With a good four days coming up to listen to the hockey world gush about junior sensations John Tavares of Canada and Sweden's Victor Hedman, some decided to spoil the party.
Maple Leafs goalie Curtis Joseph started it on New Year's Eve, mentioning the "P" word, a curse among an irrational portion of the team's fans who think losing is the best means to an end of the team's long-term misery.
Forward Nik Hagman took it a step further talking about last night's game against the Buffalo Sabres being important to keep the Leafs "in the hunt" and "staying in the playoff picture."
Many more efforts like the tedious 4-1 loss at the Air Canada Centre and such talk will quiet in a hurry.
Coach Ron Wilson said that both teams played as though they might have had a New Year's hangover. And if you were sitting in the stands with one, your head didn't feel any better afterward.
Most nights though, the Leafs have played like they could at least be fringe playoff contenders for a while. And really as a fan, should you expect anything different?
Even with the sense that the team could make headway in its current four-game homestand -- which now stands at 1-1 and has the Ottawa Senators on deck tomorrow -- there is a certain idiocy to looking too closely at the standings now.
But here's where the logic of those wanting the Leafs to move to the front of the line in the bidding for Tavares and Hedman, the pair that have scouts salivating at the world junior championship in Ottawa, begins to break down.
For starters the Leafs are professional athletes, bred to play to win regardless of talent, teammates or prospects for the future. What do you want them to do, tank the odd game for the sake of draft day?
Next, if the Leafs finish near the basement at season's end, there's no guarantee that the lottery balls would bounce their way and give them the first or second pick overall anyway.
Of more significance, however, those currently on the roster, who are bright enough to recognize what is at play here, surely understand that no more than a half-dozen of them likely are to be around in whatever season the team becomes a legitimate playoff contender.
Enough of them have seen the consequences of a bad shift or three that can get them pasted to Wilson's bench for a period or longer. Those who have responded have been rewarded with opportunities both for the present and possibly for the future.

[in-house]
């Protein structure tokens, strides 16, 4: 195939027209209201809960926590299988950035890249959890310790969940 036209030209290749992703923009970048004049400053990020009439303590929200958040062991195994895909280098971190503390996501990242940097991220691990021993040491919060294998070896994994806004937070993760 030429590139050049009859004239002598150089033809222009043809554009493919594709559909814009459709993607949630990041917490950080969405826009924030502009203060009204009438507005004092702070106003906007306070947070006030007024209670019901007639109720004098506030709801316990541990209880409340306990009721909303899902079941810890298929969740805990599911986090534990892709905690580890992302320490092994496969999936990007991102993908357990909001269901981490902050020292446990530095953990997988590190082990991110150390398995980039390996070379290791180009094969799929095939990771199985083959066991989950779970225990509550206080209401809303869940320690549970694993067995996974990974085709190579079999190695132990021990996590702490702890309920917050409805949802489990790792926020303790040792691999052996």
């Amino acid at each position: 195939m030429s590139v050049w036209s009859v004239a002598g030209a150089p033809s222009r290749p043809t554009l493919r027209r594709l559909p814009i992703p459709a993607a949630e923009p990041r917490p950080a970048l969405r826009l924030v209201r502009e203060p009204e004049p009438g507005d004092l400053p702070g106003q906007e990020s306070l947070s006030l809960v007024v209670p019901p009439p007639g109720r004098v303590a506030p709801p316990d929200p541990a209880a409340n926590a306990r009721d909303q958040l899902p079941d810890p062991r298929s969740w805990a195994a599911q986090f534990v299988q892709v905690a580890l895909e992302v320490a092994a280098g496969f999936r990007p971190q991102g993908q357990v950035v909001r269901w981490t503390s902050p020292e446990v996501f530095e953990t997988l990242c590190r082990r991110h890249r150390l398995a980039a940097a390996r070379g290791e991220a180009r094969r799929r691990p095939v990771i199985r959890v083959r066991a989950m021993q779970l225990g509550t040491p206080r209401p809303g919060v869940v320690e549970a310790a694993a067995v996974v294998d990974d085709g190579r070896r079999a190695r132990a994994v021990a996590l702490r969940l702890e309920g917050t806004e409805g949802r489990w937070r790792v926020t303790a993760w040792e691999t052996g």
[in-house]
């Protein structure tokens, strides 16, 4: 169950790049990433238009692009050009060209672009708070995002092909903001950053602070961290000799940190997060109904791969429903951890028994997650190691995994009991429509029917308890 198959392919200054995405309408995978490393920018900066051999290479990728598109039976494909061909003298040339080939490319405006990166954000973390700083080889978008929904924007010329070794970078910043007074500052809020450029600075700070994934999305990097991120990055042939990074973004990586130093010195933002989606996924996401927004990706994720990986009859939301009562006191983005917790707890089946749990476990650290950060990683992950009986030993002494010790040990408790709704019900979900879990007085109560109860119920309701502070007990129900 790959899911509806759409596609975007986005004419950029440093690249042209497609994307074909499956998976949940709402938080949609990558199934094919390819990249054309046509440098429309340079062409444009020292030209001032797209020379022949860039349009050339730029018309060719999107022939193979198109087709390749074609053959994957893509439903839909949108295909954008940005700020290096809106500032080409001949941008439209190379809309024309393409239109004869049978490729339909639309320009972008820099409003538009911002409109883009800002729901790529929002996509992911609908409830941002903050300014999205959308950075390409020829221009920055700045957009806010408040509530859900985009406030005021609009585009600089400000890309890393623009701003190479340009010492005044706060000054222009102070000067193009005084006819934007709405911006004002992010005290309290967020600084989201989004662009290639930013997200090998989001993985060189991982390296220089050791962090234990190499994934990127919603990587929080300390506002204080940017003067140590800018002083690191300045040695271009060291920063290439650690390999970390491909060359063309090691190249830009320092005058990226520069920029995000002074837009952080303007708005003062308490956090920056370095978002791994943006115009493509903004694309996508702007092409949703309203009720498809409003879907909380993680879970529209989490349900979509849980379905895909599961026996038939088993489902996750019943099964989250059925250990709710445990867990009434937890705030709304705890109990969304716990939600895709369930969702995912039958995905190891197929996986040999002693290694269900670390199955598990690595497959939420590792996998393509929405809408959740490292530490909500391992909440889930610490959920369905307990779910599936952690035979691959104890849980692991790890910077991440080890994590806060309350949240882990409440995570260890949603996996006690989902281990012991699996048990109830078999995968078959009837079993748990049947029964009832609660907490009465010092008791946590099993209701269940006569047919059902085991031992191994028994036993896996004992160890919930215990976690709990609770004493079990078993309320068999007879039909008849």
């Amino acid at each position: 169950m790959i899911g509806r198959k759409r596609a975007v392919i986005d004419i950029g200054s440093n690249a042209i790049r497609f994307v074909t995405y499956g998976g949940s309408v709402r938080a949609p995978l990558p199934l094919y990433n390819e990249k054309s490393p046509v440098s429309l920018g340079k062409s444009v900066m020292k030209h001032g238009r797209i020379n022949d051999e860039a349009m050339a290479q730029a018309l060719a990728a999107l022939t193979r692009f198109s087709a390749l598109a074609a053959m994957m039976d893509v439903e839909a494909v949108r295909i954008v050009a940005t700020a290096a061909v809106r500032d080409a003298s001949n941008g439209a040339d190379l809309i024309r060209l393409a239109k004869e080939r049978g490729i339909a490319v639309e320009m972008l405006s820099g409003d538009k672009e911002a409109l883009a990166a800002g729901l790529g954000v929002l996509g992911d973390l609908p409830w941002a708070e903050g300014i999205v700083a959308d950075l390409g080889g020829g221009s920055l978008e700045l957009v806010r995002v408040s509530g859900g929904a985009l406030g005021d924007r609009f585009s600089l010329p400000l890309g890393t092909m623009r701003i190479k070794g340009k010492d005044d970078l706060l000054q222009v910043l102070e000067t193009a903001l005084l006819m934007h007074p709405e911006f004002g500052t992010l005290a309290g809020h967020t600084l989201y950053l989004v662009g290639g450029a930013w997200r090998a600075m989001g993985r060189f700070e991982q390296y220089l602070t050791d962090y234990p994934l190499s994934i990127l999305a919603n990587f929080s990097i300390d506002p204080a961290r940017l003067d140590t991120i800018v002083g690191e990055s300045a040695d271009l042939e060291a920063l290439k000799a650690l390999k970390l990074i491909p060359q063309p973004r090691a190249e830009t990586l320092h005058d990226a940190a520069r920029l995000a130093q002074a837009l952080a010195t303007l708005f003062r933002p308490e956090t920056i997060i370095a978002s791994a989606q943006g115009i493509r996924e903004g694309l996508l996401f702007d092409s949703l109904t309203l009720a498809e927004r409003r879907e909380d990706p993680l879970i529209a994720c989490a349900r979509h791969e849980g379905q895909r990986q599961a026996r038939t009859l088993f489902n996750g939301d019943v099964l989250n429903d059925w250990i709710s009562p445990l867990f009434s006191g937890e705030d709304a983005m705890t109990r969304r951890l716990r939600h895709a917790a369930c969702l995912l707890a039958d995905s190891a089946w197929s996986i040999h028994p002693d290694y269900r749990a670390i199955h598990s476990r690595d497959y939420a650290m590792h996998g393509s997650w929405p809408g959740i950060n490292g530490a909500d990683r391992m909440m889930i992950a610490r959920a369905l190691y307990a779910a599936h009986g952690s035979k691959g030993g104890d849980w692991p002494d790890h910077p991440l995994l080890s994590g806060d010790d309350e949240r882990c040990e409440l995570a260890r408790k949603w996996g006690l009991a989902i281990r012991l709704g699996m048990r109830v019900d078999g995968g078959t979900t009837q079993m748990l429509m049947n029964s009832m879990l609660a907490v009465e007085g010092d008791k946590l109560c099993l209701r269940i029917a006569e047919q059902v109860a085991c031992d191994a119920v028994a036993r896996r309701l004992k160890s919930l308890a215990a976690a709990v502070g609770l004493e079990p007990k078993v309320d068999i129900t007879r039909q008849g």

And if four or five of those younger players become solid NHL veterans in two or three years, the effort will have paid off.
Of course, with precious little depth both with the main club and the AHL's Marlies, should president and general manager Brian Burke do the expected and tear apart the roster, a downward slide through the standings could take care of itself.
If Burke is able to unload talented veterans for prospects and picks, Wilson will have an adventure filling out his lineup each night.
It also can be argued that the first half of the season is the best time for the current Leafs to shine. The better they play, the more value veterans on the roster will be as the March 4 trade deadline nears.
Fans were warned not to think seriously about the playoffs this spring, but in a different season last night's game might have seemed more urgent. For now, the entertainment value has to come in different ways.
"It is a rebuilding team, no question," Joseph said after an effort that showed some of the accompanying growing pains.
LOTS OF EXCITEMENT
"There is a lot of excitement that comes with that too. You get to see guys blossom and become NHL players."
Those players may not encourage the drooling that is being done over the top juniors, but Joseph is right -- some of the Leafs' future is here already. Fortunately, there are enough nights not as dreadful as last night to enjoy them.